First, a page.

“This bus takes people to Atlantic City. You pay about twelve dollars for a round-trip ticket, but they give you a card with about seventeen dollars on it to gamble, but you can cash it out and make a few bucks. You get to sleep three hours each way and you can also sleep at the casino for a few hours. Some guys gamble and when they lose their money they return angry and tired because they stayed up all night. The casino bus is a way to get some sleep, a few bucks, and to get away from the city for a while.” – Frank M. Oquendo “This is the front of Criminal Court. The police were taking a person in. It’s hard to see him, but he’s behind the police car. Every time I see this building and these kinds of situations it is a reminder to stay out of trouble. I’ve never been in jail and I don’t want to go.” – Frank M. Oquendo “This is McAuley’s. They have three extended floors. Everyone in this picture are going there for dinner. The bus in the picture is actually a casino bus.” – Frank M. Oquendo “The med van helps me a lot. They give me diabetes medication and send me to doctor appointments.” – Frank M. Oquendo “This is from a park with a display of Puerto Rican history. There were four to five walls. These people give me hope and inspiration because they started out poor and made something.” – Frank M. Oquendo “This is a public restroom in the park. When it rains everyone, people from The Bowery Mission, McAuley’s, and the Chinese people who gamble in the park, all take shelter here. A lot of homeless people have been arrested for sleeping in this park. If you have a state ID and know how to talk to the police you don’t get locked up.” – Frank M. Oquendo “We call this ‘the hole.’ When we wait for the casino bus it keeps us out of the rain and wind. The guy is Nick. He’s Italian. He helped me to start riding the casino bus to Sands, which is a hard bus to get on. The white box is my seat.” – Frank M. Oquendo “These are two concierges who send me my clients. I host clients at exclusive clubs who hire me. The clients are from out of town, they are quite wealthy, and they want to go to clubs. The clients are like me except with a lot of money – they are arrogant. One time I was hosting an Asian woman from Germany. We were speaking in German and her friend arrived at the club. He was wearing shorts. She said to that man that he looked like he was homeless. I thought to myself that this woman doesn’t have a clue about homelessness.” – Irvin Andrew “This is my favorite bookstore – McNally-Jackson. It’s on Prince and Mulberry. I love to go there and read.” – Irvin Andrew “This is how I dress.” – Irvin Andrew “This is my station as the Maitre d’ at de Santos where I currently work. This is where guests see me when they enter. Janis Joplin and Jimi Hendrix used to live here. And Bob Dylan did his second concert here.” – Irvin Andrew
Through this project the photographer is an active participant, an artist, documentarian, they become both object and subject as they decide. Through this project we attempt to subvert the invisibilization and objectification of the underclass, outcast, oppressed, homeless, hungry, hurting, poor but often hope-filled by allowing others to view life “through my lens.” – Jason Storbakken, Advent 2014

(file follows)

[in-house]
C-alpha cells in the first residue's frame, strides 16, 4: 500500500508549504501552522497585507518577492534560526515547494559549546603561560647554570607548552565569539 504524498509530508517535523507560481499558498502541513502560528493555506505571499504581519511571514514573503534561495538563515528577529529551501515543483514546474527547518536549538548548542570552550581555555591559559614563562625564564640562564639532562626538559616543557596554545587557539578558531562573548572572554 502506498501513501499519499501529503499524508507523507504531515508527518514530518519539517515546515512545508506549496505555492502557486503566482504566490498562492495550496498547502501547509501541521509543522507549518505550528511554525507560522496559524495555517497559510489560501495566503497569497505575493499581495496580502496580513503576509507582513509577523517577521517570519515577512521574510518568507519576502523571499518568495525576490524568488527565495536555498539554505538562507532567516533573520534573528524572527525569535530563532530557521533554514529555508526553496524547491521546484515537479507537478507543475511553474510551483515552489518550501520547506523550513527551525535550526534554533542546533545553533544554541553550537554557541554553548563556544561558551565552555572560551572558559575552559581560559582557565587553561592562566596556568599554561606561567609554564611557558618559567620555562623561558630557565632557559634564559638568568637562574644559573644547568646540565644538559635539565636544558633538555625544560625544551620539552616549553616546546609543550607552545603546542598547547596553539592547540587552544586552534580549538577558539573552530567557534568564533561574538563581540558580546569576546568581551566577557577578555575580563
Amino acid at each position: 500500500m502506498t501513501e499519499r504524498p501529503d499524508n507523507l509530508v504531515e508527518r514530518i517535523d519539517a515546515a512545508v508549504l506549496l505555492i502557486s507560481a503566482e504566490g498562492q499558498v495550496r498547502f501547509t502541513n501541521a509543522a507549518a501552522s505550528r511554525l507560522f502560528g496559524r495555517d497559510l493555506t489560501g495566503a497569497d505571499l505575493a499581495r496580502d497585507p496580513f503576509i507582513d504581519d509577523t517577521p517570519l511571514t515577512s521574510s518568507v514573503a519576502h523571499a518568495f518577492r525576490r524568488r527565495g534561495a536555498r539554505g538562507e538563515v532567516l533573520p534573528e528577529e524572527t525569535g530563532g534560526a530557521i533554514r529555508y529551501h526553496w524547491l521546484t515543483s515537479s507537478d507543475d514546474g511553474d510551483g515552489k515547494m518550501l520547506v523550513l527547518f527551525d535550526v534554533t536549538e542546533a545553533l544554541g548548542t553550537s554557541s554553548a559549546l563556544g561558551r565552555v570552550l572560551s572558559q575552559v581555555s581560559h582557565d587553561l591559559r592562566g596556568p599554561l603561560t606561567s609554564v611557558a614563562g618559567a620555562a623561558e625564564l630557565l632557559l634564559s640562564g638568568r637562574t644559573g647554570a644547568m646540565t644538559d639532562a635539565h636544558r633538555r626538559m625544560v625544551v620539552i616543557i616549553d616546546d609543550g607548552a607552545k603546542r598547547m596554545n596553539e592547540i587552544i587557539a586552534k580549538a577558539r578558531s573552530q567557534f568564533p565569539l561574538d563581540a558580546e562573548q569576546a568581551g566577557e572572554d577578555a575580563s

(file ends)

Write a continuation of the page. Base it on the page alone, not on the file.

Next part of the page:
“This reminds me of Jesus and the boat. When he walked on water and all that. This makes me also think of how Jesus fed all the people and made sure everyone had enough fish and food to eat.” – Laurie Nixon “I know Mikey for over twenty years, before he was blind. He used to sell loosies and joints. I was fifteen when we met. He was about forty. He’s been around the Bowery since the ‘80s. When I was on the street he would let me stay at his house sometimes and shower and get something to eat.” – Laurie Nixon “My mom told me that when she was pregnant with me she went to Arim Racetrack in Trinidad and maybe me in my mother’s womb hearing the clip clop of the horses running is the reason why I like horseracing today.” – Sean Collins “I was coming from HRA to see what was going on with my food stamps. I like Barclays architecture. There were many kids in cap and gown because they were graduating.” – Sean Collins “This was on the subway platform. There is a reggae band in the back singing “Three Little Birds.” The little girl is dancing with her daddy. Watching this interaction gave me a lot of joy.” – Sean Collins “I like to play the poloponies – that’s an old Honeymooner’s joke. They just did the artwork. There was a big party after all the art was installed. There’s a bar upstairs called Long Shots. They have simulcasts with races from California, Pennsylvania, New Mexico, and all over North America.” – Sean Collins The photographers
Robert “Slim” Perry talk about Through My Lens.
“I’ve always liked photography since my father gave me a camera on my 13th birthday. My hope with these photos is to bring joy to others through images of people dancing, graduating and enjoying sport such as horse racing. My dad passed away last year and my photos are a tribute to him.” – Sean Collins “I believe that it’s the capitalistic system that causes so much homelessness. The price is too high. The government isn’t true democracy. They don’t practice what they preach. The big man, the top guy, gets all the goodies, three houses and five cars, and all that is left for everyone else is to scramble to pay rent.” – Dennis “Trini” Brown “A lot of people judge a book by its cover. People think that the homeless are mentally ill or addicts and that they all fall in to one category. Some lose a job and others have family members who are doing drugs and stuff and they don’t want to deal with that. Many homeless people are very intelligent and want to get back to society. I’ve met a lot of people who are educated but can’t even get a job as a doorman.” – Frank M. Oquendo “I work as a personal concierge and maitre’ d. People have a total misconception of what it is to be homeless. Take for instance my job description. One would never know that a homeless person has worked in some of the best restaurants in NYC. I’ve also worked as an events consultant/host at many nightclubs in New York, Miami, L.A., and Las Vegas.” – Irvin Andrew “When I took these pictures it’s not because I’m a professional photographer but because I have a vision and that I have something to say from my life. I’m not perfect. I’m a person who’s trying to get out from where I’m at right now. Taking pictures helped me realize that I have a path to take. These pictures eased me from the pain, suffering that I’m going through right now and helped me express myself in a new way.” – Jesse “Indio” Bryan “I hope people see in these photos the different activities in my life. I’m from Harlem and I’ve been on the Bowery since I was 15. I’m 46.” – Laurie Nixon
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The photographers at Union Theological Seminary.